All Shops

Go to British Wildlife

6 issues per year 84 pages per issue Subscription only

British Wildlife is the leading natural history magazine in the UK, providing essential reading for both enthusiast and professional naturalists and wildlife conservationists. Published six times a year, British Wildlife bridges the gap between popular writing and scientific literature through a combination of long-form articles, regular columns and reports, book reviews and letters.

Subscriptions from £25 per year

Conservation Land Management

4 issues per year 44 pages per issue Subscription only

Conservation Land Management (CLM) is a quarterly magazine that is widely regarded as essential reading for all who are involved in land management for nature conservation, across the British Isles. CLM includes long-form articles, events listings, publication reviews, new product information and updates, reports of conferences and letters.

Subscriptions from £18 per year
Academic & Professional Books  Mammals  Insectivores to Ungulates  Carnivores  Hyaenas & Cats (Hyaenidae - Felidae)

Sugarcane Tiger The Phenomenon of Wildlife in Tarai Farmlands

By: Rahul Shukla(Author), Shrivridhi Shukla(Editor), Samridhi Shukla(Editor), Bharat Ratna APJ Abdul Kalam(Foreword By)
373 pages, 24 plates with colour photos; colour & b/w illustrations
Sugarcane Tiger
Click to have a closer look
Select version
  • Sugarcane Tiger ISBN: 9788181891938 Paperback Jan 2013 Usually dispatched within 1-2 months
Selected version: £60.99
About this book Customer reviews Related titles

About this book

Language: English

Wild animals are not confined to an existence inside forests, and much wildlife, including large carnivores, lives in farmlands outside the institutionalized forests, parks, and reserves. Our knowledge base as to how dangerous mammals agree to live in human-dominated landscapes is very scanty because the subtle nuances that help them to manage their lives in such terrains without becoming a problem have not yet been studied by any ethologist. It is only when we can recognize and value the way they live without creating any problems for us, that we can understand the diversions from the otherwise normalized habitat.

Sugarcane Tiger is an exclusive record of the farmland tigers of Tarai. Large carnivores do not always necessarily need true wilderness for survival, and a viable population of mega-predators has always lived in the Tarai farmlands as an integral part of its ecosystems. The author maintains that it gradually developed into an ecotype strain called sugarcane tigers. This unique animal inhabits the biome of sugar plantations by predilection, where a dense canopy of fronds and running irrigation shield a selective holding ground, offering a better home than the jungle.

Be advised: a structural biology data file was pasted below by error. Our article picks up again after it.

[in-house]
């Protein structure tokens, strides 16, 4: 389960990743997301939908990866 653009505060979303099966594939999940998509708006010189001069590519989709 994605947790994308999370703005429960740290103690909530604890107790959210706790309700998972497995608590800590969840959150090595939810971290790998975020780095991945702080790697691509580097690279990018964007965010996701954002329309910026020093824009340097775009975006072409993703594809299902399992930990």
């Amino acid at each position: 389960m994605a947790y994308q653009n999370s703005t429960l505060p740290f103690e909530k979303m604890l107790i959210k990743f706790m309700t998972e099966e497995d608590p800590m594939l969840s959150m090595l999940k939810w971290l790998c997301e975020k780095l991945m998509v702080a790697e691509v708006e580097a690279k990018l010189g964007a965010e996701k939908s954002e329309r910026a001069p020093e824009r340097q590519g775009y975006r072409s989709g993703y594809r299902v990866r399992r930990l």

It was a paradigm-shaking development which the Project Tiger mandarins found unpalatable behind the shield of their rigid scientific dogma, which was in fact their incompetence and ecological ignorance. Of course it was up to them to take key decisions to change the course of events, but they looked at it indifferently, refusing to acknowledge its power. The confusion led to chaos, resulting in an unprecedented spree of man-tiger conflicts, which took a toll of more than 500 human lives and nearly a hundred tigers. In the fateful years of the 80s, the ultra-complex currents malformed the sugar fields of Tarai into one of the most cursed tiger turfs of the world, with Dudhwa farmlands as its epicentre.

The tumultuous phase of cane-tigers lasted for a good forty years around Dudhwa and its adjacent districts, and then gradually faded out due to poaching, poisoning, and trapping, as the charismatic animals disappeared rapidly from their one and only stronghold of the Tarai farmlands.

Today, when foresters are busy devising highly specific input to rescue its token, plausibly ersatz, population; we regret the almost complete decimation of this unique animals, whose only reward for his self effacement and struggle to survive had been persecution by man. There was a chance to save it – yet we missed the bus.

Sugarcane Tiger is a first-hand researched assessment of the farmland wildlife of Tarai, with an intellectual and scientifically sound treatment of its ecosystems that has brought the reality of sugarcane tigers to the surface.

Customer Reviews

By: Rahul Shukla(Author), Shrivridhi Shukla(Editor), Samridhi Shukla(Editor), Bharat Ratna APJ Abdul Kalam(Foreword By)
373 pages, 24 plates with colour photos; colour & b/w illustrations
Current promotions
Backlist BargainsThe Mammal SocietyOrder your free copy of our 2018 equipment catalogueBritish Wildlife